Another shot from the battle introduces the Greek hero Hercules — even though that's his Roman name. His Greek name was Heracles, but for some reason he has gone down in history as a Greek hero known mainly by a Roman name. Anyway, the above two shots are filmed in the same spot and include most of the same rocks.

That's Eagle Beak Rock in the top-left corner, as the production continues to shoot in the South Rim area on the Upper Iverson.

"Oklahoma Territory" (1960): Gloria Talbott sees something; Eagle Beak Rock in the background

Here's another look at Eagle Beak Rock from almost the identical angle, from the United Artists B-Western "Oklahoma Territory." The point of this shot is to show Eagle Beak Rock with more of its surroundings — but also seen here are some of the same rocks that appear in the "Hercules" shot above this one.

"Rocky Mountain Rangers" (1940)

This shot of Eagle Beak Rock, taken from a familiar chase angle, is more representative of what the rock usually looks like when it appears in movies and TV shows. That's Eagle Beak Rock at the far left. The shot is from Republic's Three Mesquiteers movie "Rocky Mountain Rangers" — which is in my personal pantheon of the Greatest Iverson Productions. This is such a big deal that I capitalized all three of those words: Greatest Iverson Productions.

"Calamity Jane and the Texan" (1950) — Eagle Beak Rock

Another familiar view of Eagle Beak Rock, in color this time, as seen in the Columbia Western "Calamity Jane and the Texan."

"The Golden Stallion" (1949)

Here's what Eagle Beak Rock looks like up close.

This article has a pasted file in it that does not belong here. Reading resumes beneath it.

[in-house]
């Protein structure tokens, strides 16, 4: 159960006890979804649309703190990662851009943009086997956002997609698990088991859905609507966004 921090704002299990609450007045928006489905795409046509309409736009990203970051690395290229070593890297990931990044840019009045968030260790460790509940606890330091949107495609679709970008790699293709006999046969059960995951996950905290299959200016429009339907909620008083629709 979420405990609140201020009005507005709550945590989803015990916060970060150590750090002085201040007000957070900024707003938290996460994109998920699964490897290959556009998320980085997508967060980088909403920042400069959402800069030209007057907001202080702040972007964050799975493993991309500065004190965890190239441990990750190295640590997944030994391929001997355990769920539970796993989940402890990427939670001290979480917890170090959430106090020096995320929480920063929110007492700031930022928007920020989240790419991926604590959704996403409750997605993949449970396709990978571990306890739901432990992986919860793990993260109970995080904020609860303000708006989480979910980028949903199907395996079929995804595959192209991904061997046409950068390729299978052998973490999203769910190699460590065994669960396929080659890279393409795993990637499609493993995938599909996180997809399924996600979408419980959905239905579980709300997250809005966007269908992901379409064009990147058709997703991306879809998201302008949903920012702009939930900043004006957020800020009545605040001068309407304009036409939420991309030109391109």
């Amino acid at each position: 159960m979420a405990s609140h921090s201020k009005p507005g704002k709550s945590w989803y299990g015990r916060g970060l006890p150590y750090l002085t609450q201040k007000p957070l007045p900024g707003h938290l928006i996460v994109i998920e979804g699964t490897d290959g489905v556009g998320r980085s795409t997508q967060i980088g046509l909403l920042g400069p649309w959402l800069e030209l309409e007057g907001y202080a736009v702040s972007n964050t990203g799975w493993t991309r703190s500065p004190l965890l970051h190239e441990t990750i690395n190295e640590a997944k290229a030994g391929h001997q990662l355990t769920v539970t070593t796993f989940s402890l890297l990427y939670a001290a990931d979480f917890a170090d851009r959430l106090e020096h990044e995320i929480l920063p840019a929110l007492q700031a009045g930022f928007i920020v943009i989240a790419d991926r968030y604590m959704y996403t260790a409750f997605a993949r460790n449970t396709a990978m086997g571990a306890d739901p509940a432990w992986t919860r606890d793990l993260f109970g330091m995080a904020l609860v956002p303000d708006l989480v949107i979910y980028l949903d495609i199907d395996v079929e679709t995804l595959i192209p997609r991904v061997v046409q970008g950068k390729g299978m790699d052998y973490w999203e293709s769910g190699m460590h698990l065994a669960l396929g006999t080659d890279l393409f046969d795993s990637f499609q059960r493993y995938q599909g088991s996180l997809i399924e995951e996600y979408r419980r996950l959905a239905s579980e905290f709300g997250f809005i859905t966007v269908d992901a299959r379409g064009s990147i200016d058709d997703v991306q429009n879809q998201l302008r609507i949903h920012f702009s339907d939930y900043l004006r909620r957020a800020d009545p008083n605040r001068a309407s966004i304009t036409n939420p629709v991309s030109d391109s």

Eagle Beak Rock is seen here in its contemporary setting, as part of a residential landscape.

Prominent Rock, also known as Medicine Rock, appears directly behind the Greek warrior's head, at top right, in another battle shot from "The Three Stooges Meet Hercules."

This is Prominent Rock from the same angle — from farther away, in color and in the top-left corner this time — as seen in the 1949 movie "The Golden Stallion." The shot gives an idea of the kind of space the filmmakers had available to stage that battle sequence in "Hercules."

Another shot from "The Golden Stallion" illustrates how Prominent Rock could be featured artistically, effectively becoming a part of the action. At least that's what I see. Your mileage may vary.

From a different angle, here's a photo of Prominent Rock as it looks nowadays. This shot is from 2009. The photo also shows Round Rock, the much smaller rock near the bottom left corner.

This screen shot shows the setting for the first encounter between the Stooges and the ancient Greeks, with more South Rim rocks in the background.


Later in the movie, the action shifts to the Lower Iverson. In the above shot the Stooges are seen entering the Eucalyptus Grove area, with Flat Rock visible in the background near the Stooges. In the distance, near the center of the shot, you can see a portion of Stoney Point, off in the haze. Stoney Point is one of Chatsworth's best-known landmarks, a popular rock-climbing area next to Topanga Boulevard just below the 118 Freeway.

Here we get a closer view of Flat Rock, above Curly Joe's arm. Something else of interest here is the triple-stack rock directly above Larry's head.

For what it's worth, here's a detail taken from the above screen shot, zoomed in on the triple stack (and part of Larry's head). A larger rock is behind the triple stack, making it hard to see the smaller rock at the top of the stack.

"Escort West" (filmed in 1958, released in 1959)

The triple stack can be seen again at the far left in this screen shot from the Victor Mature movie "Escort West." It's worth pointing out that the producers chose to film a water feature for this shot — whether it was a puddle left over from a rainstorm, or they brought in their own water to create the effect. Water features were not common at Iverson, where filmmakers typically had to haul in their own water. Even so, two of the Three Stooges movies in this series — "The Three Stooges Meet Hercules" and "Have Rocket, Will Travel" — both included scenes featuring Iverson Pond. (See below for more about that.)